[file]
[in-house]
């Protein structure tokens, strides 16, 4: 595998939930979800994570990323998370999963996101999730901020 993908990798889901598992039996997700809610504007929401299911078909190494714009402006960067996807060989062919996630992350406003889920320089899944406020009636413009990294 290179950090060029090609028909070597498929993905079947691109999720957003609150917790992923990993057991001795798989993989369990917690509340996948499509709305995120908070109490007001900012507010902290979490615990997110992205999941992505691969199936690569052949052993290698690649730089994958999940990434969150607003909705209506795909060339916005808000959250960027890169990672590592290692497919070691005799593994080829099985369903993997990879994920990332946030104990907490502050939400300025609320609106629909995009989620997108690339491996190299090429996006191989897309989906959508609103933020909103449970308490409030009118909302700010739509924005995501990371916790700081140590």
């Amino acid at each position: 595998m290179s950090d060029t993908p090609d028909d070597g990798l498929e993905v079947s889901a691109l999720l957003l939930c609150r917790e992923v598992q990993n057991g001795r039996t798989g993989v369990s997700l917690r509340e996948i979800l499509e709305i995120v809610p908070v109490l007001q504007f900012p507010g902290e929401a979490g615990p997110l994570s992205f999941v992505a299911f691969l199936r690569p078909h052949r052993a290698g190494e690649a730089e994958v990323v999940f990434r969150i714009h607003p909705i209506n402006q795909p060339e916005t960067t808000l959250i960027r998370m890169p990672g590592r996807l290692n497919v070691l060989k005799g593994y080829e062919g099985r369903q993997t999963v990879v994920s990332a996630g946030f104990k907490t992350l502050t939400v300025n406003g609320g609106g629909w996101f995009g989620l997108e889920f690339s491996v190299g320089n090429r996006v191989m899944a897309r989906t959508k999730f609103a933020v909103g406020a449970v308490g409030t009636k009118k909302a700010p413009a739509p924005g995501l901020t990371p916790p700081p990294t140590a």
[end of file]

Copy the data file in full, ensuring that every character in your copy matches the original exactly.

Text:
[in-house]
């Protein structure tokens, strides 16, 4: 595998939930979800994570990323998370999963996101999730901020 993908990798889901598992039996997700809610504007929401299911078909190494714009402006960067996807060989062919996630992350406003889920320089899944406020009636413009990294 290179950090060029090609028909070597498929993905079947691109999720957003609150917790992923990993057991001795798989993989369990917690509340996948499509709305995120908070109490007001900012507010902290979490615990997110992205999941992505691969199936690569052949052993290698690649730089994958999940990434969150607003909705209506795909060339916005808000959250960027890169990672590592290692497919070691005799593994080829099985369903993997990879994920990332946030104990907490502050939400300025609320609106629909995009989620997108690339491996190299090429996006191989897309989906959508609103933020909103449970308490409030009118909302700010739509924005995501990371916790700081140590």
């Amino acid at each position: 595998m290179s950090d060029t993908p090609d028909d070597g990798l498929e993905v079947s889901a691109l999720l957003l939930c609150r917790e992923v598992q990993n057991g001795r039996t798989g993989v369990s997700l917690r509340e996948i979800l499509e709305i995120v809610p908070v109490l007001q504007f900012p507010g902290e929401a979490g615990p997110l994570s992205f999941v992505a299911f691969l199936r690569p078909h052949r052993a290698g190494e690649a730089e994958v990323v999940f990434r969150i714009h607003p909705i209506n402006q795909p060339e916005t960067t808000l959250i960027r998370m890169p990672g590592r996807l290692n497919v070691l060989k005799g593994y080829e062919g099985r369903q993997t999963v990879v994920s990332a996630g946030f104990k907490t992350l502050t939400v300025n406003g609320g609106g629909w996101f995009g989620l997108e889920f690339s491996v190299g320089n090429r996006v191989m899944a897309r989906t959508k999730f609103a933020v909103g406020a449970v308490g409030t009636k009118k909302a700010p413009a739509p924005g995501l901020t990371p916790p700081p990294t140590a």